Professor of Surgery
Chief, Breast Surgical Oncology
Vice Chair of Research, Department of Surgery
Durham, North Carolina
Seeking to identify and test prognostic markers that can detect when pre-invasive cancer progresses to invasive disease.
Women enrolled in active surveillance (AS) program for pre-invasive (stage 0) breast cancer are studied to identify prognostic biomarkers correlated with progression to invasive disease.
This work could result in a paradigm shift that would allow surgery to be reserved only for patients with DCIS most likely to progress to invasive disease.
Widespread access to mammographic screening has resulted in more than a 5-fold increase in detection of ductal carcinoma in situ (DCIS) without a corresponding reduction in the incidence of node-positive or metastatic breast cancer. Active surveillance (AS) is a strategy to monitor early stage disease, reserving treatment when tests indicate the diseased has progressed.
AS is commonly used to manage diseases such as low-risk prostate cancer, and has been proposed to reduce overtreatment of DCIS. Although numerous prognostic markers have been developed for invasive cancer, no validated prognostic markers of invasive progression for DCIS have been developed to guide patient selection for AS.
Recently, the Hwang lab has assembled unique clinical cohorts and resources to study women undergoing AS. In the coming year, they will utilize these resources to establish and test a method to identify prognostic biomarkers for invasion in women with DCIS undergoing AS.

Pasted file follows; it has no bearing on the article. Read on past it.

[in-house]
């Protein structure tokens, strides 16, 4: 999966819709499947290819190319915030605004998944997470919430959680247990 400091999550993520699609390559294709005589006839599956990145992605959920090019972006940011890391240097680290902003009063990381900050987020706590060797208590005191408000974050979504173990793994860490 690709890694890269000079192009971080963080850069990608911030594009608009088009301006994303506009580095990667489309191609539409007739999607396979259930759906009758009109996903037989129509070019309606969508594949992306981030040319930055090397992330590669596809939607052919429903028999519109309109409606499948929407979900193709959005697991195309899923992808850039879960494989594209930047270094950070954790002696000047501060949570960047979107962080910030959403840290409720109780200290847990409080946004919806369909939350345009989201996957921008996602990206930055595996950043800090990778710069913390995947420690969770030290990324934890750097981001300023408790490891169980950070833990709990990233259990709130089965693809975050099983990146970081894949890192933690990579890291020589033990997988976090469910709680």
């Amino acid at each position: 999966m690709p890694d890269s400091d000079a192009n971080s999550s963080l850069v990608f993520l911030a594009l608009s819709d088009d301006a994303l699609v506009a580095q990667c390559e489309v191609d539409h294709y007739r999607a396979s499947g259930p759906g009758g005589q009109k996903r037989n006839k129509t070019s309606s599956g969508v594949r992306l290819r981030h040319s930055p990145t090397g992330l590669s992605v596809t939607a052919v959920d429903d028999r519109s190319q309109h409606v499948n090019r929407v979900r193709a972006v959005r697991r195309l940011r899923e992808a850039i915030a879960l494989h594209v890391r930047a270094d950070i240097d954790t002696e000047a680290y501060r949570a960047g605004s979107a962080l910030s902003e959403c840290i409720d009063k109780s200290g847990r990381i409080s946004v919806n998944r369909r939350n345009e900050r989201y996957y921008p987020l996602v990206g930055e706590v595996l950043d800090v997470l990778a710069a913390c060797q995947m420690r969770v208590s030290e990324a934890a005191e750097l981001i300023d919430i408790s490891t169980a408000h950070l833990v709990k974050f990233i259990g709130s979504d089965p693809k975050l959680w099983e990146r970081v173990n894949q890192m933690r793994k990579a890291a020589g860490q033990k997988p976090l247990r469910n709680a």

To do this, they will identify mutations in the tumor and surrounding normal tissue that are associated with DCIS progression to invasive cancer among women undergoing AS for DCIS. They are also looking at tumor immune responses and changes in radiologic features.
The overarching goal of these studies is to identify and test prognostic markers of invasive progression in DCIS. If successful, the work would result in a paradigm shift that would allow surgery to be reserved only for patients with DCIS with the greatest tendency for invasive progression. Results will also increase our understanding of the relationship between DCIS and coexisting invasive cancer.
Dr. Shelley Hwang, MD, MPH is a Professor of Surgical Oncology, Vice Chair of Research and Chief of Breast Surgery for the Duke Department of Surgery and the Duke University Comprehensive Cancer Center. Her research focus includes breast cancer prevention, identifying less invasive treatments for early stage breast cancers including ductal carcinoma in situ (DCIS), and understanding the genetic and stromal determinants of cancer progression. Dr. Hwang is an experienced clinical trialist with an interest in both the biology and treatment early stage breast cancer including DCIS. She is lead investigator (PI) of a national cooperative group study through the ALLIANCE evaluating the role of preoperative systemic hormonal therapy for DCIS. She is also surgical PI of the Duke NCI National Clinical Trials Network, which promotes and oversees recruitment to cooperative group trials. She serve as a member of the National Cancer Institute Breast Cancer Steering Committee and the NCCN Screening Guidelines Committee. Other interests of the Hwang group include the evolutionary role of tumor and environmental heterogeneity in driving DCIS progression and the impact of the breast density, microenvironmental factors, and the stromal immune infiltrate in determining breast cancer phenotype and response to chemotherapy. Her team incorportates computational models of cancer progression, and have developed progression models for invasive breast cancer.